Thursday, August 27, 2015
My paternal grandparents, Harold and Betty Ginsburgh, pictures taken in their 70s in the 1970s.
I've bristled against the steriotypes coming out of the large migration of Eastern European migration of Jews in the early twentieth century, the lower east side, garment trade, yiddishkeit. I was truly appalled when somebody I knew assured me that she knew all about my Jewishness based on her familiarity with this culture.
Being born Jewish has a lot of implications which I ponder. I cannot escape these strong cultural roots and inheritance. I find it rich and confounding. Maybe one reason why I keep writing about it.
My mother's family came to the US during the earlier German migration of the 1840s. The high German Jews; a stereotype which I luckily did not have to deal with growing up on the west coast. My father's family was more from the later Eastern European migration but push the boundaries. My paternal grandfather was the son of an immigrant from eastern Prussia. But my great grandfather came to the US as a young child around 1880. I don't know much about my great grandmother, the census record says the family came from 'Russia'. But I think she was native born. My paternal grandmother's family came from the Pale, now Ukraine around 1890. My great grandfather was a carpenter and a housepainter but, like other stereotypes, he rose dealing in real estate, apartment buildings and built up a sizable mortgage brokerage business in Cambridge MA.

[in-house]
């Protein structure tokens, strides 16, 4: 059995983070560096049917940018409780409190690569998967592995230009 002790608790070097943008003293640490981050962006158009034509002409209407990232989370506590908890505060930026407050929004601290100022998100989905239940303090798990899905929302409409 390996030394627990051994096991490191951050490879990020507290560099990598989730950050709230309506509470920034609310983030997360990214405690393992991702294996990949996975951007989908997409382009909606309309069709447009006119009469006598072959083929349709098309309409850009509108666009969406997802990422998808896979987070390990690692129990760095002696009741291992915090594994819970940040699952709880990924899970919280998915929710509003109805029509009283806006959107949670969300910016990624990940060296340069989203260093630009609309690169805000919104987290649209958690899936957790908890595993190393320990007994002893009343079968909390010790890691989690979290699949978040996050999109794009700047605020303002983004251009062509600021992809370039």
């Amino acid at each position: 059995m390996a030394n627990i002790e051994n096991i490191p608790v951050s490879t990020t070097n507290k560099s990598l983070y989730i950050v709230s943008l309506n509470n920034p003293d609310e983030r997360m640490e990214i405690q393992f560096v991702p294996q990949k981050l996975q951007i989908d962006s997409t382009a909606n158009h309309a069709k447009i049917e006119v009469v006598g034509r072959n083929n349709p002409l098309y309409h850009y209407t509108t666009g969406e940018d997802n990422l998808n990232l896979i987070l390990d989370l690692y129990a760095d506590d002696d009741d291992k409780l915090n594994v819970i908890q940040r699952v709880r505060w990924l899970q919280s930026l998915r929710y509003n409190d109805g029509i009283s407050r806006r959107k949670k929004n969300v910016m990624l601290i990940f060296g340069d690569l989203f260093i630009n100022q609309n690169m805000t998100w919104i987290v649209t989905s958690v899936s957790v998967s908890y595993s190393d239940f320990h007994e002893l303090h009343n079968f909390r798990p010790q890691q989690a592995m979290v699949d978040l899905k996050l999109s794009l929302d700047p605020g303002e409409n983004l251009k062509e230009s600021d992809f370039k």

My grandfather grew up as a classics geek in Rochester NY. He loved to show me his books and read from them in the original greek and latin. He spent his first two years as college at the University of Rochester, then transferring to Harvard on scholarship graduating in the Class of 1920. As I've written before, Harvard stayed the dominant institution in his life. I think there wasn't room at Harvard for transfer students for the first year (or maybe they didn't make any) and Jewish students boarded with Jewish families in Cambridge. I think my grandfather boarded in grandmother's home where they met.
To me, the astonishing part is that my grandparents, both children of immigrants, had no trace of immigrant culture about them. None. No Yiddish, no stories of the old country. Nothing. They identified as proper Boston citizens. That heritage occupied no part of their lives. My grandfather, an insurance executive and his proper wife participated in high culture activities. It wasn't a secret, it simply did not exist for them.